This may be the world’s smallest ‘cheers’ altogether: In less than 24 hours after TOI reported Chandrashekhar Bawankule, Minister for Maharashtra state excise, as saying that the Maharashtra government was in the “last stage of finalising” an online liquor delivery policy, Maharashtra CM Devendra Fadnavis told another TOI reporter that “No such decision has been taken and neither will it be taken.”

For e-delivery of liquor

  • According to Bawankule, e-delivery of liquor would curb drunk driving and subsequent loss of life.
  • Bawankule mentioned that to ensure that customers of such platforms were of-age to buy liquor, all their details including Aadhaar number, would be used to verify their age. Customers would also have ‘drinking permit numbers’ which could be checked.
  • Bawankule also said that the government was in the final stages of geo-tagging liquor bottles to keep track of their manufacturing and sale.

However, the other TOI report stated that after this policy was announced, the excise department was “flooded with protests” from unknown entities as well as a doctor saying that this was a bad idea.

MediaNama spoke with an excise department official today who said that the policy was only in a draft stage, it was undergoing a discussion in the department, and not a law which had been passed.

In the age of regulation

State regulators in Karnataka at least are not keen on speaking with alcohol delivery or even concierge delivery services like Dunzo: “Why should we talk to [Dunzo]?” Rajendra Prasad, an excise official in Bangalore told MediaNama in September. In 2016, GetTalli had to shut down after the Chandigarh police ordered liquor online, and charged and arrested the startup’s two cofounders with criminal conspiracy, fraud, and a state law prohibiting “unlawful import, export, transport, manufacture, possession, etc”. GetTalli said that it procured liquor from government authorised vendors and delivered it to the user’s doorstep. Following this, Dunzo also shuttered delivering alcohol because of the noise made around online liquor delivery in Karnataka.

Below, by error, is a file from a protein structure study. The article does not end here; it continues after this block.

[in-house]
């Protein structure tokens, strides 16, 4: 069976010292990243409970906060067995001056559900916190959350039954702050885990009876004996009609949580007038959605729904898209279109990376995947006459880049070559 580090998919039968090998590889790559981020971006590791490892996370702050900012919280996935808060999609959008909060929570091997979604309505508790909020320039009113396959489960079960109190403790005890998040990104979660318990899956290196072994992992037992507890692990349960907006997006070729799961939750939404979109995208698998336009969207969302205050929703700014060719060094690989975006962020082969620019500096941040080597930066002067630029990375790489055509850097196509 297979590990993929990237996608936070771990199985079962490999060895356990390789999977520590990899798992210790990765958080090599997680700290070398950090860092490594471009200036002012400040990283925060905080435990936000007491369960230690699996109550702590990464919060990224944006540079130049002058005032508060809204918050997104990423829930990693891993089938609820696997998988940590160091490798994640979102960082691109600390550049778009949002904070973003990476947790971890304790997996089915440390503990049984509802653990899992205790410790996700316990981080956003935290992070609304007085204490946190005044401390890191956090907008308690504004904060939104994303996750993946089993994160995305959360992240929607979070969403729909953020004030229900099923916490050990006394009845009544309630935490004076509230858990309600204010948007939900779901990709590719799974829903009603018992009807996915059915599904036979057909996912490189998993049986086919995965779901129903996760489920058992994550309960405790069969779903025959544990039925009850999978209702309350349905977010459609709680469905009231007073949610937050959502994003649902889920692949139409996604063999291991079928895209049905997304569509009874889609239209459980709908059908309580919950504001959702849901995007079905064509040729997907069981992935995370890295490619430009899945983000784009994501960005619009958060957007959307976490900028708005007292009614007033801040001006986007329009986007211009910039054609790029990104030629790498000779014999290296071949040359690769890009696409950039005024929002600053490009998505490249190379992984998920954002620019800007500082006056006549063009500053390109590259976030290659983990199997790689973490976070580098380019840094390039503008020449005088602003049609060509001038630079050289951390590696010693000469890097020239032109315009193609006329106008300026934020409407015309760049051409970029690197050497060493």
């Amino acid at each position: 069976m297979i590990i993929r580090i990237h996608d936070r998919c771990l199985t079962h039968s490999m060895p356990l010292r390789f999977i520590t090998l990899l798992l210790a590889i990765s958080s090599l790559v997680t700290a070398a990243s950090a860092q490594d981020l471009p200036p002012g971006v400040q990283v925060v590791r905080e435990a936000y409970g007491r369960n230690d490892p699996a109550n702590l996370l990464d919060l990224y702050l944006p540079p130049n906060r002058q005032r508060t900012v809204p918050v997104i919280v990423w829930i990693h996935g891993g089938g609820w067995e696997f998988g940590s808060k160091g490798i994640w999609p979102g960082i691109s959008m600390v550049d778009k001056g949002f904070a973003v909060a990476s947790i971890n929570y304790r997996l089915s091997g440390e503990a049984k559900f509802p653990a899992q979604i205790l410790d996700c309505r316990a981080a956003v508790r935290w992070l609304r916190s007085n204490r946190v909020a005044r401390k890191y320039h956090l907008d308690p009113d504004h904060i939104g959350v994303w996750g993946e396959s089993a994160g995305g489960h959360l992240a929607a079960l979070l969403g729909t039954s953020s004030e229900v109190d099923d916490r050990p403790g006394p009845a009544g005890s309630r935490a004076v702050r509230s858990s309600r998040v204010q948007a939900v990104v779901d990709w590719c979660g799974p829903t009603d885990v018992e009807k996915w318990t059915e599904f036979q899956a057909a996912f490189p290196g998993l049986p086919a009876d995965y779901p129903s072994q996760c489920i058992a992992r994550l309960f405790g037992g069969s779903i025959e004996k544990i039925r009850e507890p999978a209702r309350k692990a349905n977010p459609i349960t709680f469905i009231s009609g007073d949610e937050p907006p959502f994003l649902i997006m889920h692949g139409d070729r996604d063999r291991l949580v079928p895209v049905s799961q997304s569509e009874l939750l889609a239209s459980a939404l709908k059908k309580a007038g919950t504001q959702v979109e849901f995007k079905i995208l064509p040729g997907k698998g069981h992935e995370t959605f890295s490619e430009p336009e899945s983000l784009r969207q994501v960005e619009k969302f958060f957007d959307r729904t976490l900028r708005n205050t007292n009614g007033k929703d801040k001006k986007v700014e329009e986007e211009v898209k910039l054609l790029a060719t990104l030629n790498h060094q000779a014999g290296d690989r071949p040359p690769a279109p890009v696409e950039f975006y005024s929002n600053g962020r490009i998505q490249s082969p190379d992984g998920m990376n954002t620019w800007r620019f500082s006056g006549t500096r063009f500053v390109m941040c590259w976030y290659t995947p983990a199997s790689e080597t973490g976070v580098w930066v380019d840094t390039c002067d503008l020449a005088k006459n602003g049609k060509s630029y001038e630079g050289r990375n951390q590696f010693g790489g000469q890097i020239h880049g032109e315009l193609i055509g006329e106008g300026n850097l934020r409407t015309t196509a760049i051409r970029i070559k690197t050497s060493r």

There is currently no regulation around the delivery of alcohol. It is important to note that every state usually formulates its own regulations, since this is an excise matter. However, despite this, there are multiple online liquor delivery services available across the country. It is unclear where these companies source their liquor from, and whether indeed they have a license to sell liquor.  

Some questions

  • Online liquor delivery is a very slippery slope which needs a lot of discussion before it gets formulated into a policy.
  • While the excise department may be looking at generating excess revenue and cutting down on drunk-driving incidents, regulation may not be the way towards it.
  • For one, liquor delivery startups may be required to get a license of a whole new category, even if they are just ‘platforms’ or middlemen procuring from an authorised liquor vendor to deliver. What sort of a license would this be? What all would it cover?
  • If they are not platforms, and probably an offline vendor going online, what checks and balances would be in place?
  • What sort of rules would need to be in place to protect the consumer from being scammed, or getting fake liquor, or overpaying? Look at the website LiquorKart: its about us page is stuffed with “lorem ipsum” text. Would you be comfortable buying liquor from a website which doesn’t have an authentic ‘about us’ or ‘contact us’? (Sorry LiquorKart, you oughta do better than that.)

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Are you a liquor delivery company or a regulator? Tell us your views about this on: sneha@medianama.com. We may publish your responses with your permission.